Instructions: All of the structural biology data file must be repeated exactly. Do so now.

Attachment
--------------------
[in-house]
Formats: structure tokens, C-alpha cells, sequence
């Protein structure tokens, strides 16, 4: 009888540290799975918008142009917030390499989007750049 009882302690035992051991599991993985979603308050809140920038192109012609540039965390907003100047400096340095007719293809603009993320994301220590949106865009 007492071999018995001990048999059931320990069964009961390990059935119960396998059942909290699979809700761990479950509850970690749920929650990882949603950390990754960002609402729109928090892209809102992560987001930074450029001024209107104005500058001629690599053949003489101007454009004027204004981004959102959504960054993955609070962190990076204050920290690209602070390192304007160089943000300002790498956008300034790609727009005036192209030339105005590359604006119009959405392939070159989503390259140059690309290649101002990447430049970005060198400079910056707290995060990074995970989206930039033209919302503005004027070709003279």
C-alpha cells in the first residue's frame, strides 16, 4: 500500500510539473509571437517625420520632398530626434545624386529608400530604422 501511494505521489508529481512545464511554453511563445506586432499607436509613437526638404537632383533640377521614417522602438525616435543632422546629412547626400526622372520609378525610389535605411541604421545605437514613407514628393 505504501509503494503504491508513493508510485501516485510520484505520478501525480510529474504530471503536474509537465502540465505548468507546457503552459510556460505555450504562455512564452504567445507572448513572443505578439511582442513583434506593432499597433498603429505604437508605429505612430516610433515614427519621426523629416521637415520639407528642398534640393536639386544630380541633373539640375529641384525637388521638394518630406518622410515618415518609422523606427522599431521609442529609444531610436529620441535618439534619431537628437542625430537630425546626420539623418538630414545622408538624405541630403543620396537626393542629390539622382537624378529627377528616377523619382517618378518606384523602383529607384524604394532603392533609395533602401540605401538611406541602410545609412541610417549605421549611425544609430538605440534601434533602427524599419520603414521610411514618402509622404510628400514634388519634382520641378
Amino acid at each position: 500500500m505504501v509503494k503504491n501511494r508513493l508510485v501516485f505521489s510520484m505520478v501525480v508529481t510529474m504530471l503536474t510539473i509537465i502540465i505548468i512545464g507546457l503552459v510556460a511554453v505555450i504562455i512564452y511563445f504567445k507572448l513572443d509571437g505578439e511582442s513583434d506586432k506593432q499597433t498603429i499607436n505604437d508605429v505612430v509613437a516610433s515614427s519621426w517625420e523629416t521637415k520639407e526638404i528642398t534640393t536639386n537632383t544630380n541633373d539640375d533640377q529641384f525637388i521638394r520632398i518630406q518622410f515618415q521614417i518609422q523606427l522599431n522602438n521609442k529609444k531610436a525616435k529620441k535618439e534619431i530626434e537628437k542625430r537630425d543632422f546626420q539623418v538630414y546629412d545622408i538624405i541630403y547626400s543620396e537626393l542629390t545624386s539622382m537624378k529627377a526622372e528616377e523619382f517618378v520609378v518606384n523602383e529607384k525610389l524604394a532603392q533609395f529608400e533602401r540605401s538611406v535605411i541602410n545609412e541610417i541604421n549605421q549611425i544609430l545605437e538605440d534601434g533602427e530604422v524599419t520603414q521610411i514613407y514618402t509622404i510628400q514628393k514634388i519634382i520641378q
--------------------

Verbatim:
[in-house]
Formats: structure tokens, C-alpha cells, sequence
């Protein structure tokens, strides 16, 4: 009888540290799975918008142009917030390499989007750049 009882302690035992051991599991993985979603308050809140920038192109012609540039965390907003100047400096340095007719293809603009993320994301220590949106865009 007492071999018995001990048999059931320990069964009961390990059935119960396998059942909290699979809700761990479950509850970690749920929650990882949603950390990754960002609402729109928090892209809102992560987001930074450029001024209107104005500058001629690599053949003489101007454009004027204004981004959102959504960054993955609070962190990076204050920290690209602070390192304007160089943000300002790498956008300034790609727009005036192209030339105005590359604006119009959405392939070159989503390259140059690309290649101002990447430049970005060198400079910056707290995060990074995970989206930039033209919302503005004027070709003279």
C-alpha cells in the first residue's frame, strides 16, 4: 500500500510539473509571437517625420520632398530626434545624386529608400530604422 501511494505521489508529481512545464511554453511563445506586432499607436509613437526638404537632383533640377521614417522602438525616435543632422546629412547626400526622372520609378525610389535605411541604421545605437514613407514628393 505504501509503494503504491508513493508510485501516485510520484505520478501525480510529474504530471503536474509537465502540465505548468507546457503552459510556460505555450504562455512564452504567445507572448513572443505578439511582442513583434506593432499597433498603429505604437508605429505612430516610433515614427519621426523629416521637415520639407528642398534640393536639386544630380541633373539640375529641384525637388521638394518630406518622410515618415518609422523606427522599431521609442529609444531610436529620441535618439534619431537628437542625430537630425546626420539623418538630414545622408538624405541630403543620396537626393542629390539622382537624378529627377528616377523619382517618378518606384523602383529607384524604394532603392533609395533602401540605401538611406541602410545609412541610417549605421549611425544609430538605440534601434533602427524599419520603414521610411514618402509622404510628400514634388519634382520641378
Amino acid at each position: 500500500m505504501v509503494k503504491n501511494r508513493l508510485v501516485f505521489s510520484m505520478v501525480v508529481t510529474m504530471l503536474t510539473i509537465i502540465i505548468i512545464g507546457l503552459v510556460a511554453v505555450i504562455i512564452y511563445f504567445k507572448l513572443d509571437g505578439e511582442s513583434d506586432k506593432q499597433t498603429i499607436n505604437d508605429v505612430v509613437a516610433s515614427s519621426w517625420e523629416t521637415k520639407e526638404i528642398t534640393t536639386n537632383t544630380n541633373d539640375d533640377q529641384f525637388i521638394r520632398i518630406q518622410f515618415q521614417i518609422q523606427l522599431n522602438n521609442k529609444k531610436a525616435k529620441k535618439e534619431i530626434e537628437k542625430r537630425d543632422f546626420q539623418v538630414y546629412d545622408i538624405i541630403y547626400s543620396e537626393l542629390t545624386s539622382m537624378k529627377a526622372e528616377e523619382f517618378v520609378v518606384n523602383e529607384k525610389l524604394a532603392q533609395f529608400e533602401r540605401s538611406v535605411i541602410n545609412e541610417i541604421n549605421q549611425i544609430l545605437e538605440d534601434g533602427e530604422v524599419t520603414q521610411i514613407y514618402t509622404i510628400q514628393k514634388i519634382i520641378q